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Volume 21 No. 1
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Sankar Jayaram

Photo by: RAJAH BOSE

Sankar Jayaram remains a firm believer in 3-D technology.

Jayaram, a Washington State University professor of mechanical engineering and computer science, is the co-founder of 3D-4U, a company developing 3-D technology for mobile devices using sports as the key content.  Last month, about the same time ESPN announced it would discontinue its 3-D channel, Jayaram was in Qatar capturing video of a World Cup qualifier soccer match for Al Jazeera Sport.

It was among several tests 3D-4U is conducting for potential clients around the world as Jayaram pushes the technology beyond the venue into the hands of the consumer.

It fits with the development of 3-D mobile Web browsers that do not require users to wear special glasses to view those images, Jayaram said.

The mobile piece follows an initial application at Washington State’s Martin Stadium. Last fall, the school rolled out 3D-4U technology in 21 new suites, folded into 47-inch HD TVs. Fans can choose the camera angle they prefer with the ability to pan, tilt and zoom in on the action.

The mobile version is the next step, allowing users to control the cameras, create their own clips from replays, and share those files with others through social media channels, Jayaram said.

Jayaram, 52, has studied 3-D technology for more than 20 years. The 3-D patents he filed as far back as 1994 went nowhere in large part because the system he developed was ahead of its time.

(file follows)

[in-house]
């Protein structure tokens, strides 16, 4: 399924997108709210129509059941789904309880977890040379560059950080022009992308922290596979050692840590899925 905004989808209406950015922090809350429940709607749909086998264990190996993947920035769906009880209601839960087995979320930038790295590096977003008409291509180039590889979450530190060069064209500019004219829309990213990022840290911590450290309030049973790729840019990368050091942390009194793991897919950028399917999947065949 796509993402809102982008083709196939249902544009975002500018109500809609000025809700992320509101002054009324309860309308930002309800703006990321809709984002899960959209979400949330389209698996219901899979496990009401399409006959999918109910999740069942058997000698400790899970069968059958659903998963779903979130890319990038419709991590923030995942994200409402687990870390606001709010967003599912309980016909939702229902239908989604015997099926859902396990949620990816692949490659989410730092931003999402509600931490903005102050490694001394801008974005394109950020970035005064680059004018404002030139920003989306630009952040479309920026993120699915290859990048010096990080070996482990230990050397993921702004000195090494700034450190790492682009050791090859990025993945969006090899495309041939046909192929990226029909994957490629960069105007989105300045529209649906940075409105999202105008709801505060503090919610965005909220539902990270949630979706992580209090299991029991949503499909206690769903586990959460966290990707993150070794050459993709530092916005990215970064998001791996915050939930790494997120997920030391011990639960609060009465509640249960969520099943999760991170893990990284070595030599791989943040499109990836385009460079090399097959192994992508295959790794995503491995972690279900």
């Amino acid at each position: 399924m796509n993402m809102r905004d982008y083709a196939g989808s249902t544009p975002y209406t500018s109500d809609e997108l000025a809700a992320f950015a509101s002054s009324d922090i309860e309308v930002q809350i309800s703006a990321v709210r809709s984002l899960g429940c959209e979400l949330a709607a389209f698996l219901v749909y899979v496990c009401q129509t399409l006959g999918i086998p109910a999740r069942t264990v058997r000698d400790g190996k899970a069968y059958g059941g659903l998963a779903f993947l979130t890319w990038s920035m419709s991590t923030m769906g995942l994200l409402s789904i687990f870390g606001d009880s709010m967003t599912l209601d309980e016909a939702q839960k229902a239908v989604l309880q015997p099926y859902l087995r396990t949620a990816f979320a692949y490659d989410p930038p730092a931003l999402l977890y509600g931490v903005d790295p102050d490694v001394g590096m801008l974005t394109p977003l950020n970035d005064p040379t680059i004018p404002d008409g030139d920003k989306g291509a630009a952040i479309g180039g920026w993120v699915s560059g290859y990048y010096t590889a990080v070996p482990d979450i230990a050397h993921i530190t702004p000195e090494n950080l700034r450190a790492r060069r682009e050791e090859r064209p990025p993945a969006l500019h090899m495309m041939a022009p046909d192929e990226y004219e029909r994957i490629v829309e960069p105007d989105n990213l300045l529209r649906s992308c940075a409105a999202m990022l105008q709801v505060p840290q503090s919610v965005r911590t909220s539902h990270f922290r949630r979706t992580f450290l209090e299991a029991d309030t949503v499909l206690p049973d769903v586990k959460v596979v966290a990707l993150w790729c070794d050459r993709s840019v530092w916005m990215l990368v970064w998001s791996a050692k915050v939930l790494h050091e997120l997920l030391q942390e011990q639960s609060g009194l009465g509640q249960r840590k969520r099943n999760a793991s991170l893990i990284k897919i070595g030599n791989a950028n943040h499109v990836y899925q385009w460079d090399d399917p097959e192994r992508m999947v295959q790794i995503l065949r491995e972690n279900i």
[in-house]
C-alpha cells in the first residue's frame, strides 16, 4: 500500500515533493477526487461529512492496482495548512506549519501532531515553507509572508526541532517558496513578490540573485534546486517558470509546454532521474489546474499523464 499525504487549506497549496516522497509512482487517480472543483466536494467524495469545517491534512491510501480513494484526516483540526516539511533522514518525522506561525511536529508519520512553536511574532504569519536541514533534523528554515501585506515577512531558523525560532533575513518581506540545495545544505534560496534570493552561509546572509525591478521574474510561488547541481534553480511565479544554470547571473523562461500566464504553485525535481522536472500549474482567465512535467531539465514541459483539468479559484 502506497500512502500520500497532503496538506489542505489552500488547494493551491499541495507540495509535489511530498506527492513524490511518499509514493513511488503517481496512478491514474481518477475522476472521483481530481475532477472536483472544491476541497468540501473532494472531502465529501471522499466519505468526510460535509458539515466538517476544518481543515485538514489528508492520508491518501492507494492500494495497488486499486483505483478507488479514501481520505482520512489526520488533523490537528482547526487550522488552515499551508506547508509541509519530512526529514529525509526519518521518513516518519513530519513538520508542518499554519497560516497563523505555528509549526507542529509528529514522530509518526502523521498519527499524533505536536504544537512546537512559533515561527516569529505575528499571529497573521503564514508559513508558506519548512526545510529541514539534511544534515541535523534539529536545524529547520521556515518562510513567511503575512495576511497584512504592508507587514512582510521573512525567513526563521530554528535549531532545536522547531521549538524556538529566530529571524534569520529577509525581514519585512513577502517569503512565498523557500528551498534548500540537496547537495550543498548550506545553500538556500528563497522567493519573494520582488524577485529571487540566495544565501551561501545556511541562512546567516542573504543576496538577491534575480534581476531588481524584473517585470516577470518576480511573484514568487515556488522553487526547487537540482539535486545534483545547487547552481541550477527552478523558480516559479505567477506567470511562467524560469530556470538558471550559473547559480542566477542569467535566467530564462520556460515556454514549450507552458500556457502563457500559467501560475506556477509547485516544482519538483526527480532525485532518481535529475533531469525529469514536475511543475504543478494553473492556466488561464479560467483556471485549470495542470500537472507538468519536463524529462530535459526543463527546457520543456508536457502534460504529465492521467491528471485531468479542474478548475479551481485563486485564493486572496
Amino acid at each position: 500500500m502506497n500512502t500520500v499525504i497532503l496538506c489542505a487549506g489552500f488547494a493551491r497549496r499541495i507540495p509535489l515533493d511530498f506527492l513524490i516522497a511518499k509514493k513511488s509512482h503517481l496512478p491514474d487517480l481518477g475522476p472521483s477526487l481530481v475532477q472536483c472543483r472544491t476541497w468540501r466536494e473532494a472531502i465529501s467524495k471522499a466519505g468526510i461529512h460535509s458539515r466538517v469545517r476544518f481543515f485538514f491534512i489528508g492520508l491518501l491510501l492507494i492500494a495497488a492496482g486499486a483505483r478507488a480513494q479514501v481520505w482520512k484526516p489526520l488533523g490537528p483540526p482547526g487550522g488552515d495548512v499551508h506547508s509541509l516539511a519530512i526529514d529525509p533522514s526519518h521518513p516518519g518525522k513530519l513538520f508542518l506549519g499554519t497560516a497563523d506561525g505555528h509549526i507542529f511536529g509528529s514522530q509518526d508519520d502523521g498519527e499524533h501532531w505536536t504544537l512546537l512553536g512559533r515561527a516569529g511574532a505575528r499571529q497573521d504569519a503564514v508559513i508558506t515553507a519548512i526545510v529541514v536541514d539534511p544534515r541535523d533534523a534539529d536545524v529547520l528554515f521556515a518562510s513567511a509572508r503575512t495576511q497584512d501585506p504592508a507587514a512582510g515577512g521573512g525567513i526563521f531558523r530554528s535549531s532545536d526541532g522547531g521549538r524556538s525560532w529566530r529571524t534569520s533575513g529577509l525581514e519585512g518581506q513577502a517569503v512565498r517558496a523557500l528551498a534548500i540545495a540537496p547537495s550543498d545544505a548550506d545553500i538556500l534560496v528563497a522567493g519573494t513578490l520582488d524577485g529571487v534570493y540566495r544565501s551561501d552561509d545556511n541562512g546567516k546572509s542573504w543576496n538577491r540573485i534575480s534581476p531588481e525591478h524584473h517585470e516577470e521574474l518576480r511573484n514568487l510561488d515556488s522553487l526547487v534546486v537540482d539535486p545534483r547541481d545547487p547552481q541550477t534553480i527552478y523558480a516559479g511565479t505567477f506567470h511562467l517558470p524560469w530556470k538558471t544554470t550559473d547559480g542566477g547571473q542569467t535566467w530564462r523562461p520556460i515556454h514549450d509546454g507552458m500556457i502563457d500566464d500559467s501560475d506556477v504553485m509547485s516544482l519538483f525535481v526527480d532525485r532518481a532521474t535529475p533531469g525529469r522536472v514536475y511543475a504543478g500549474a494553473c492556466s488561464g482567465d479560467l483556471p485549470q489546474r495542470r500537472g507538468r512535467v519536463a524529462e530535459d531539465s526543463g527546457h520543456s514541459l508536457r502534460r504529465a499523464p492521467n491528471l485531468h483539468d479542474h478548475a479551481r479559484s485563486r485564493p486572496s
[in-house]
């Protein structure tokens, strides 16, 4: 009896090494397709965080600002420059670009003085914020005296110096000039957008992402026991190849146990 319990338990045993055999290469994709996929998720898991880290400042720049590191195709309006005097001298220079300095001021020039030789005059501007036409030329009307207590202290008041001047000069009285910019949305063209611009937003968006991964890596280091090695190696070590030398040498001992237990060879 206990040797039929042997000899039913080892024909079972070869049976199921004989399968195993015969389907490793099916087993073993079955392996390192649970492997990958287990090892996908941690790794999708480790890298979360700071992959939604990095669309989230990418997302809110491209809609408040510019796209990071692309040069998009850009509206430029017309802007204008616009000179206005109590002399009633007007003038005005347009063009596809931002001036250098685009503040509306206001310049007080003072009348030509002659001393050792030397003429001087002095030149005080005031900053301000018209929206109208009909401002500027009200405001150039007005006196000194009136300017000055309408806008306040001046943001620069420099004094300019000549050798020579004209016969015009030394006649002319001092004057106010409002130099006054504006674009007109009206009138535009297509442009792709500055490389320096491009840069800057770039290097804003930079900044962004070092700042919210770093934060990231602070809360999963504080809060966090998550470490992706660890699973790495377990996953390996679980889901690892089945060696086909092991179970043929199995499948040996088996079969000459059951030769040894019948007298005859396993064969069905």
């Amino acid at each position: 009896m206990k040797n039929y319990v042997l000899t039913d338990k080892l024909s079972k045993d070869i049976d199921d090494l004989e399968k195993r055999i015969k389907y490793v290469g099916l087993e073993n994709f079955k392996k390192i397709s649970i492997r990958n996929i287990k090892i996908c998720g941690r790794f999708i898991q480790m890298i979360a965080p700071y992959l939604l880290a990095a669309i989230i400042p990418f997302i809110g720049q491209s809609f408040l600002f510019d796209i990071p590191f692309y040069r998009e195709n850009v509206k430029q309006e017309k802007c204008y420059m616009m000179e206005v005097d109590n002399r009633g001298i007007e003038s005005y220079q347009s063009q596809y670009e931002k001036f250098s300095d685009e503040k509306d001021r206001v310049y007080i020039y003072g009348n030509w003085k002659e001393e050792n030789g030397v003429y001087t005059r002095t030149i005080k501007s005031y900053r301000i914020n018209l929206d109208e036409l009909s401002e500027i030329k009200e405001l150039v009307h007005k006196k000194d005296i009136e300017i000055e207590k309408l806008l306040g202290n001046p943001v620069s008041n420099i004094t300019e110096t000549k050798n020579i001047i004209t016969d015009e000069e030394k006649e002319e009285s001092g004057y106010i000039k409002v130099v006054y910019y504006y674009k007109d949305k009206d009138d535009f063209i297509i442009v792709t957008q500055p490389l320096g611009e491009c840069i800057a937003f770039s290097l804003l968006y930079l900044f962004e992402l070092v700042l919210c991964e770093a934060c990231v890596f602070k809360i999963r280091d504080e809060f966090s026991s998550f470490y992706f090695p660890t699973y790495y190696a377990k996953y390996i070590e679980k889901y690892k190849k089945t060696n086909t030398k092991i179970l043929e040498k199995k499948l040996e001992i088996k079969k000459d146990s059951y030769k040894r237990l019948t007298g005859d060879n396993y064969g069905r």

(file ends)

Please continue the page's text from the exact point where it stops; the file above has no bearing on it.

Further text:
“I learned from that,” Jayaram said. “Just knowing that you can build the technology is not a good enough reason to do it right away. You have to make sure the market is ready for it.”

— Don Muret
Innovation you’re most proud of: The ability to put a smile on a fan’s face when they create their own production of a highlight or replay by going back in time and changing their camera perspective and share that creation with their friends on social media.
Last innovation that made you say, “Wow!”: The quality of graphics and processing capabilities on the smartphone.
It may sound crazy now, but soon we’ll be able to …: Be completely immersed in a mixed reality/augmented reality sports viewing experience where we can “be” in a stadium virtually with our own friends, sitting together talking to each other, enjoying the game and being able to see each other as if we are all together in the stands or on the sidelines, while we are all really at our own homes in different cities.
A less-than-perfect outcome that you learned from: There is no substitute for live testing at an event. In one of the first events we tested our technology, everything worked perfect until the field lights were turned on just before the game and image data sizes changed enough to crash our system.
What brings out your creativity? Watching a sports event and thinking, “I wish I could really …” or listening to other sports fans say “I wish.”